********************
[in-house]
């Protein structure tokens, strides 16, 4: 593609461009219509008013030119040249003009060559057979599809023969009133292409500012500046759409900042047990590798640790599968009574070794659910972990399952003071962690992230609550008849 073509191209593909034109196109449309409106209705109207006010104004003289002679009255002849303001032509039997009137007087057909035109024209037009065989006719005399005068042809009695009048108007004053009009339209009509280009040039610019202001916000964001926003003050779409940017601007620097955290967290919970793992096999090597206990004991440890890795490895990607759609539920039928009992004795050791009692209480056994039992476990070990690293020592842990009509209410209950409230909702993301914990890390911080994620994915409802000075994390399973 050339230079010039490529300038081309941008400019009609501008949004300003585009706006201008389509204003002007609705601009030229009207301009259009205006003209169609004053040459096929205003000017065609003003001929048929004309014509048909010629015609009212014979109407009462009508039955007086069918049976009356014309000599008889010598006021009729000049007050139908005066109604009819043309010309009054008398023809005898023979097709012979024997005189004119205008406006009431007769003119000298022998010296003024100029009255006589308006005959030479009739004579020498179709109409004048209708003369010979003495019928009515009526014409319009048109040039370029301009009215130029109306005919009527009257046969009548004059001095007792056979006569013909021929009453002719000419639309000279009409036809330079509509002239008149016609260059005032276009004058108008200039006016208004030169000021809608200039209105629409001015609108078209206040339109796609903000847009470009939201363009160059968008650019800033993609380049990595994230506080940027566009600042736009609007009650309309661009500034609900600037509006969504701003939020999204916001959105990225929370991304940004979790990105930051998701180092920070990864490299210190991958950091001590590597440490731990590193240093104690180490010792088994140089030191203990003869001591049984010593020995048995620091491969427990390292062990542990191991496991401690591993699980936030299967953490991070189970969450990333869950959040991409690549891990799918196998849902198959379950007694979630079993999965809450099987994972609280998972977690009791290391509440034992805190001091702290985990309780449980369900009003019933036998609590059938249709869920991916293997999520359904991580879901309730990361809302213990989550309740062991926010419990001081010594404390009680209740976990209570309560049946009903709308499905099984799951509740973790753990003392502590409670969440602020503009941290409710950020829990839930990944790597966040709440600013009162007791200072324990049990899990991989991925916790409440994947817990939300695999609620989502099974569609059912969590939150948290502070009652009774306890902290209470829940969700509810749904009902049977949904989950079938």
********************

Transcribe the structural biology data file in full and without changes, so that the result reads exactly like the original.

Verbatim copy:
[in-house]
């Protein structure tokens, strides 16, 4: 593609461009219509008013030119040249003009060559057979599809023969009133292409500012500046759409900042047990590798640790599968009574070794659910972990399952003071962690992230609550008849 073509191209593909034109196109449309409106209705109207006010104004003289002679009255002849303001032509039997009137007087057909035109024209037009065989006719005399005068042809009695009048108007004053009009339209009509280009040039610019202001916000964001926003003050779409940017601007620097955290967290919970793992096999090597206990004991440890890795490895990607759609539920039928009992004795050791009692209480056994039992476990070990690293020592842990009509209410209950409230909702993301914990890390911080994620994915409802000075994390399973 050339230079010039490529300038081309941008400019009609501008949004300003585009706006201008389509204003002007609705601009030229009207301009259009205006003209169609004053040459096929205003000017065609003003001929048929004309014509048909010629015609009212014979109407009462009508039955007086069918049976009356014309000599008889010598006021009729000049007050139908005066109604009819043309010309009054008398023809005898023979097709012979024997005189004119205008406006009431007769003119000298022998010296003024100029009255006589308006005959030479009739004579020498179709109409004048209708003369010979003495019928009515009526014409319009048109040039370029301009009215130029109306005919009527009257046969009548004059001095007792056979006569013909021929009453002719000419639309000279009409036809330079509509002239008149016609260059005032276009004058108008200039006016208004030169000021809608200039209105629409001015609108078209206040339109796609903000847009470009939201363009160059968008650019800033993609380049990595994230506080940027566009600042736009609007009650309309661009500034609900600037509006969504701003939020999204916001959105990225929370991304940004979790990105930051998701180092920070990864490299210190991958950091001590590597440490731990590193240093104690180490010792088994140089030191203990003869001591049984010593020995048995620091491969427990390292062990542990191991496991401690591993699980936030299967953490991070189970969450990333869950959040991409690549891990799918196998849902198959379950007694979630079993999965809450099987994972609280998972977690009791290391509440034992805190001091702290985990309780449980369900009003019933036998609590059938249709869920991916293997999520359904991580879901309730990361809302213990989550309740062991926010419990001081010594404390009680209740976990209570309560049946009903709308499905099984799951509740973790753990003392502590409670969440602020503009941290409710950020829990839930990944790597966040709440600013009162007791200072324990049990899990991989991925916790409440994947817990939300695999609620989502099974569609059912969590939150948290502070009652009774306890902290209470829940969700509810749904009902049977949904989950079938």